Afternoon Session

What is Imani Going To Deliver?

Raj gave his feedback on questions posed by both morning presentations as a way of giving suggestions for the way forward and setting some key targets. Raj framed the question as How realistic are the targets for what Imani wants to do as a way of stimulating discussion.

Development Target

Sector target for Development set at 5%, which translated as 2.5 properties/yr. Raj pushed to find out what would Imani Mansion Proposed Development produce. Khalid an estimate of 16 units plus cash.

Raj in reviewing the Lindhill Developments proposal suggested that Imani should seek to work with a housing development partner such as another larger BME HA who have experience in developing, L&Q, or someone like Lindhill.


Options facing Imani to do the Imani Mansion Development or smaller initiatives of acquiring smaller number units.

Lindhill Development

Amicus Horizon

Manjul Shah



All of the above to present ideas and guidance on how we can take this forward.

Khalid outlined that finance team to meet with financiers to look at options of development, confirming that the draft development plan had already given that directive.

Deadline for decision

Gerry Archer proposed that a deadline should be set where Imani makes a decision on the way forward.  Discourse established that tenants have been informed that Committee will make a decision by November 2017.

Targets for Increasing Net Profitability (Surpluses)

Raj proposed that Imani set a target to achieve a surplus target of £200,000 which is doubling Imani’s current net profit. And then asked what are the ideas for increasing the organisations surpluses, KM’s response was that a way of making this happen was setting up a charity. As well as investing in property as a way of increasing the returns on Imani’s current assets. It was also raised that achieving this target was not defined in terms of time and should be. It was pointed out the possible profits on a Imani Mansions development could up to £1m plus

Raj suggested setting up the charity so that it is ready to go. And set a target to maintain Imani’s current surplus of £100k for the current year. By which time the organisations position on Imani Mansions will be clear. Suggesting this would give an indication of where your surpluses are likely to be.

Action – Create a Charity/ Explore Trust funds

Value For Money Survey

Raj asked do we offer value for money to our members. KM that compared to sector unit costs is at the higher end of the scale. Tenants around the table were asked and indifferent responses were returned.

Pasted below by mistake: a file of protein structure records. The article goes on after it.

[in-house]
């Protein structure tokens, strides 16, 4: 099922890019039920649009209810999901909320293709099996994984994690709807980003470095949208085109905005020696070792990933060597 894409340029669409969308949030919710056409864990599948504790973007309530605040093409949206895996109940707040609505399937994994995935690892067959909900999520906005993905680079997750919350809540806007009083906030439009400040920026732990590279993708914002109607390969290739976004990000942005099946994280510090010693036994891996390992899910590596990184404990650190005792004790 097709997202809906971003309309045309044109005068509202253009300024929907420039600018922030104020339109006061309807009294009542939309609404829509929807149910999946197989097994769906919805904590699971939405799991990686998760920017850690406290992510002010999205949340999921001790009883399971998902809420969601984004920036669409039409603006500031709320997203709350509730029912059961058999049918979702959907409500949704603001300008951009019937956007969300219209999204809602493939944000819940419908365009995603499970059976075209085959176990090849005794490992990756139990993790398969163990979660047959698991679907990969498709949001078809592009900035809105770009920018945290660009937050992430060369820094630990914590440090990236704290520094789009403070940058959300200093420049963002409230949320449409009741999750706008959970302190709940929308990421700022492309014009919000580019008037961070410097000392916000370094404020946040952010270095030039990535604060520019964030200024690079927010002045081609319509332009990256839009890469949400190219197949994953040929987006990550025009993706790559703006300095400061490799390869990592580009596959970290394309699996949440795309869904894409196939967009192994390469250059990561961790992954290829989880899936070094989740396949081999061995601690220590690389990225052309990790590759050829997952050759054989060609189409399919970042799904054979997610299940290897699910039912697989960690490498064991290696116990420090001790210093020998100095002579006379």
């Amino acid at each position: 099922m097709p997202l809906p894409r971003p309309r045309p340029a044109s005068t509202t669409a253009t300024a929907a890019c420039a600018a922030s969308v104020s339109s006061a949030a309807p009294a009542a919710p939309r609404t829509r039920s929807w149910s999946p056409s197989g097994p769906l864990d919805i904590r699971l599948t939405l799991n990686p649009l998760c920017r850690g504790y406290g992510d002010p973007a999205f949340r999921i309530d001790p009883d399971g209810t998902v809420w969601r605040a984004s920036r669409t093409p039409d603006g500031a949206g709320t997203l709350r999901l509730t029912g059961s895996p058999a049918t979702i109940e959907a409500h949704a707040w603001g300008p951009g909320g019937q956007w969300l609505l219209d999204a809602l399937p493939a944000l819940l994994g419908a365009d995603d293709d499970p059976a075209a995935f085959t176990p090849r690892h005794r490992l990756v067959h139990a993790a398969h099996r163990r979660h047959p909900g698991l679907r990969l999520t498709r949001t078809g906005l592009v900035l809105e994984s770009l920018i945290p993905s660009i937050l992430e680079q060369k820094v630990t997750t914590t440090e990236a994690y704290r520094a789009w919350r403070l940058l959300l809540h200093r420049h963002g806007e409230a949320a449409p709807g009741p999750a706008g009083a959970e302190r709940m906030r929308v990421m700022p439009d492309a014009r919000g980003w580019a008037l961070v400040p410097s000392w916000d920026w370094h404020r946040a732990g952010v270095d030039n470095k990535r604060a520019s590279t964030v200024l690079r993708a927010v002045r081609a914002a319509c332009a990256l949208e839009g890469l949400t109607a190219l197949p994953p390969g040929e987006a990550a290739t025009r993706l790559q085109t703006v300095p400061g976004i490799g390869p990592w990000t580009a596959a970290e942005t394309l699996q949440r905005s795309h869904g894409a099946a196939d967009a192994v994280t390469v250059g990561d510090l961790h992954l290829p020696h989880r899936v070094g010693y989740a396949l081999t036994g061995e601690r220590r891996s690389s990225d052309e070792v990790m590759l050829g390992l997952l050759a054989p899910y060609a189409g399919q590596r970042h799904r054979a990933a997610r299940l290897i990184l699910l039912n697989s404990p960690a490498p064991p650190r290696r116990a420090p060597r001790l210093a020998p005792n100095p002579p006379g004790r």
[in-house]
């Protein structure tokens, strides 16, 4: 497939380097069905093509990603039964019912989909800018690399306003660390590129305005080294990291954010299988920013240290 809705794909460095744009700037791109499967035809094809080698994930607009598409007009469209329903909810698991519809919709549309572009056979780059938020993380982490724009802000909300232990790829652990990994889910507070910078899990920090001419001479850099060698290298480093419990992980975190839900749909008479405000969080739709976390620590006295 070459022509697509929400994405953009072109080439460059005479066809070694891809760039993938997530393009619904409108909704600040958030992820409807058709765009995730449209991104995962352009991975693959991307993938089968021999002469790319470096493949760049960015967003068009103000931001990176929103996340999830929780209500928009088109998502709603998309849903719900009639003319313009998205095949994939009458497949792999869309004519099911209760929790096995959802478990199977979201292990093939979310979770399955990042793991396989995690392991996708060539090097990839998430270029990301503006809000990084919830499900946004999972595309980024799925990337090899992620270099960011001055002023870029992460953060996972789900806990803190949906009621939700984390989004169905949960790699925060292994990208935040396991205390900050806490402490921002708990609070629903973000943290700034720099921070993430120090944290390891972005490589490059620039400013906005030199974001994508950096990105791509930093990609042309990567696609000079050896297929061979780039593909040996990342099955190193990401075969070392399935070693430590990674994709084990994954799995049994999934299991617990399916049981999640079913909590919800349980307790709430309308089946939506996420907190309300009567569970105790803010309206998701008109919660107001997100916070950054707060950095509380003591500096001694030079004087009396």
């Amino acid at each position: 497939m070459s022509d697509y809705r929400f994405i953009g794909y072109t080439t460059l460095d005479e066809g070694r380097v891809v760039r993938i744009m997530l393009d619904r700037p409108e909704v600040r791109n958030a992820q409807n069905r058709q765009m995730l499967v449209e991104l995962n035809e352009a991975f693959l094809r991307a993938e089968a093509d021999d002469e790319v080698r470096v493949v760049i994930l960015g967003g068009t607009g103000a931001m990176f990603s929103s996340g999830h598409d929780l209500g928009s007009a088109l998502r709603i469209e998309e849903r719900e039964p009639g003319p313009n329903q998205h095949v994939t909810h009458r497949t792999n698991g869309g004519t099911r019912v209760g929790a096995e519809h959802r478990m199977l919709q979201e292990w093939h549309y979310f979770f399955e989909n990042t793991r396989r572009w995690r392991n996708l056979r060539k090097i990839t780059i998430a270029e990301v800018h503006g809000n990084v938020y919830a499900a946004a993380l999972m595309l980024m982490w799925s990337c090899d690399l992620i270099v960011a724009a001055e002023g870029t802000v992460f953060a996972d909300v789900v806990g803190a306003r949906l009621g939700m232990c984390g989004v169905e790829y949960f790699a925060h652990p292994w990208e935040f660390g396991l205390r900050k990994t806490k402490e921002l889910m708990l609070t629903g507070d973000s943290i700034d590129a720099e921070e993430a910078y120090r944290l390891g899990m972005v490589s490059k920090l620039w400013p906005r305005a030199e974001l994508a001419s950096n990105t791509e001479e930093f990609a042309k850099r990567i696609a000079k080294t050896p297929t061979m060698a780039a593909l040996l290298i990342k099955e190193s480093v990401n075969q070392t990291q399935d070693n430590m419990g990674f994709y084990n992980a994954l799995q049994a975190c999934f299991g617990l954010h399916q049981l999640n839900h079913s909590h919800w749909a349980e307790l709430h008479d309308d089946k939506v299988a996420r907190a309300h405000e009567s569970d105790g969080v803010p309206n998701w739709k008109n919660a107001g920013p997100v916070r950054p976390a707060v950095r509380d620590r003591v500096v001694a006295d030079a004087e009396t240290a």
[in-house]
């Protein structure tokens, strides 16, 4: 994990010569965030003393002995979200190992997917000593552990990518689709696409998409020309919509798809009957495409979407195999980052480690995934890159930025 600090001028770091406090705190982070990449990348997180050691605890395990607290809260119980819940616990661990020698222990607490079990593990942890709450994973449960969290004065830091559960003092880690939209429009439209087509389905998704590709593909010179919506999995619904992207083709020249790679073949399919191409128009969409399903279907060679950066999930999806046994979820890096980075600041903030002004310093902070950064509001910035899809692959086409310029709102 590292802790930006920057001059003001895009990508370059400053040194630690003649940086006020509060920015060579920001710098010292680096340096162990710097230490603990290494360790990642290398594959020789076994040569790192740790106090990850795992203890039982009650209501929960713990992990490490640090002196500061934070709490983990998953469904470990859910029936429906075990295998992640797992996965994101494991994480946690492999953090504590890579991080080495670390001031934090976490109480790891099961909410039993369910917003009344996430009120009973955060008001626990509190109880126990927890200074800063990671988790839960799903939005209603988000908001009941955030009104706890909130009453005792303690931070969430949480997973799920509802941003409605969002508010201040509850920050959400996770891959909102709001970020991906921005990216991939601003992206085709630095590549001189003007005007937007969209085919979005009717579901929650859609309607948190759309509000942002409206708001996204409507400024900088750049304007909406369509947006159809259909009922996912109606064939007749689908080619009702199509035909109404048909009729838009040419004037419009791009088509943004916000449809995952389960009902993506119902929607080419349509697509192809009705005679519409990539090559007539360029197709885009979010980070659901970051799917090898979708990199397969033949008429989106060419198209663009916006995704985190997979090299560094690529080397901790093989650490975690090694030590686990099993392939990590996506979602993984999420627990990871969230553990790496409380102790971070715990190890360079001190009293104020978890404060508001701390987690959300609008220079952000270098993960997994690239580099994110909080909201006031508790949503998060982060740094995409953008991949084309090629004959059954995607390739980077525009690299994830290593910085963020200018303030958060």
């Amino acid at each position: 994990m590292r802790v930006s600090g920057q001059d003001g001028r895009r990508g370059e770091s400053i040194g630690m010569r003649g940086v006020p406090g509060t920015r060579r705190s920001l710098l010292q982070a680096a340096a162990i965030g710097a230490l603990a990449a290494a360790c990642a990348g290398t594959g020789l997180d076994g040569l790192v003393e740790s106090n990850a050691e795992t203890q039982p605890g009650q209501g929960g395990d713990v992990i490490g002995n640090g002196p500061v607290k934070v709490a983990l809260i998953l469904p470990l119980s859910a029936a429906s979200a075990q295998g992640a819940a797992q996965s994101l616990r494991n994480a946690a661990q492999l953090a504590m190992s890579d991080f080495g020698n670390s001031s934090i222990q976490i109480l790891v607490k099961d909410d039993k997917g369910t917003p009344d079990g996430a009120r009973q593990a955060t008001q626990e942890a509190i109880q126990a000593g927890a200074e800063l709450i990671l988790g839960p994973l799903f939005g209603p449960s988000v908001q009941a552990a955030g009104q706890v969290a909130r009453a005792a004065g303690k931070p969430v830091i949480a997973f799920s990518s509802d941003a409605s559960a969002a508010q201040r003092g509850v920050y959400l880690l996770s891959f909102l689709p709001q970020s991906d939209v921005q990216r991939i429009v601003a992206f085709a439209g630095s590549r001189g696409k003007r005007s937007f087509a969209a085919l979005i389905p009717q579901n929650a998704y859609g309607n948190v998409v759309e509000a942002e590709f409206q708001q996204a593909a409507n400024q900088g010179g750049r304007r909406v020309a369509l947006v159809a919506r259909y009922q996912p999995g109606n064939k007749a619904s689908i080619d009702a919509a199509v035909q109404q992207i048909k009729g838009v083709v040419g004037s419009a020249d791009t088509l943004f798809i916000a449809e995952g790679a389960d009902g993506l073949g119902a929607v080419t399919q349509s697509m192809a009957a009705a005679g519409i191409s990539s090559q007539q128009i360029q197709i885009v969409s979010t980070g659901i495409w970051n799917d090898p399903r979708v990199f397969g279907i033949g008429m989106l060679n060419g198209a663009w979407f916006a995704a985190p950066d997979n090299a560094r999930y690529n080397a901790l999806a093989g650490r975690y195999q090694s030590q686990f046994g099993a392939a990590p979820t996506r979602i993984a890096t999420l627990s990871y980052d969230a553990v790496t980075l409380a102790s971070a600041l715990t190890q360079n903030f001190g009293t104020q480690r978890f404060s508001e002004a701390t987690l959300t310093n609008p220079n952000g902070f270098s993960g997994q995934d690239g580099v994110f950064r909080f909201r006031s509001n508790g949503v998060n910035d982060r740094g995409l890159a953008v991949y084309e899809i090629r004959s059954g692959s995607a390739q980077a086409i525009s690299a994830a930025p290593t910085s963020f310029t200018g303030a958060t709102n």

Do you believe you rent offers value for money? Raj suggested that this was a key question to assess where the organisation is in relation to its tenants. ie. How happy they are with the service.  If you don’t measure you don’t know what satisfaction rates are with your service delivery. Raj gave a scenario that if Imani’s satisfaction rates were 60% in 2016. This would not be world class, but get and idea of where the organisation was would give Imani the areas in which it could improve.

Gerry stated that Imani had done surveys had taken place, and a discourse ensued about whether the committee had reviewed the information.

Participation Programme

Gerry had outlined in his presentation a range of programmes to be delivered this coming year. Raj asked about what else was on the agenda. And the Raj gave examples of work he had already done such as an Annual Food Event for the community initiative in Harrow, outlining that these were an opportunity to take Photos create memories and is the best feel good factor in Community Engagement.

Raj also suggested doing a Local Dragons Den Competition – something he had done in Harrow with an organisation called Meanwhile Space. Discussion then centred around providing a budget for supporting community activities, possibly providing small grants and creating success stories, which can demonstrate investment in the community.

The Capacity Challenge – Are you prepared to pay to put the resources in?

A further discourse around resourcing Imani’s capacity challenge, Raj asked what does Imani need to achieve all the targets and potential opportunities in the offing.

Options were a new post/A Service Offering/Interns/Money – Risk comes with all these options and if a consultant engaged does not deliver.

Khalid said that the consultancy budget had been extended to £20000 to resource growth plans moving forward. Questions were raised about increasing the numbers on the main committee and cooptee’s with specific knowledge, skills in areas that are needed for the development of the organisation

Digital Strategy – Online Training Portal

Khalid suggested that presentations made be put on Imani’s members portal and Social Media could be used to promote Imani’s activities. Gerry highlighted that the website had not been launched, with Abdul suggested a community activity could be organised to achieve this objective

Community Led Housing

Khalid said Imani should be promoting Community Led Housing as its profile has risen in recent times and become primary advocates for its community.

Marketing – Whats needed?

Abdul suggested that Imani could partly fund community events in the Borough talks on issues relating to health, education, employment, with invited guest experts giving information that would serve as way of promoting the Imani Brand.

Again it was acknowledged a budget for this needed to be developed.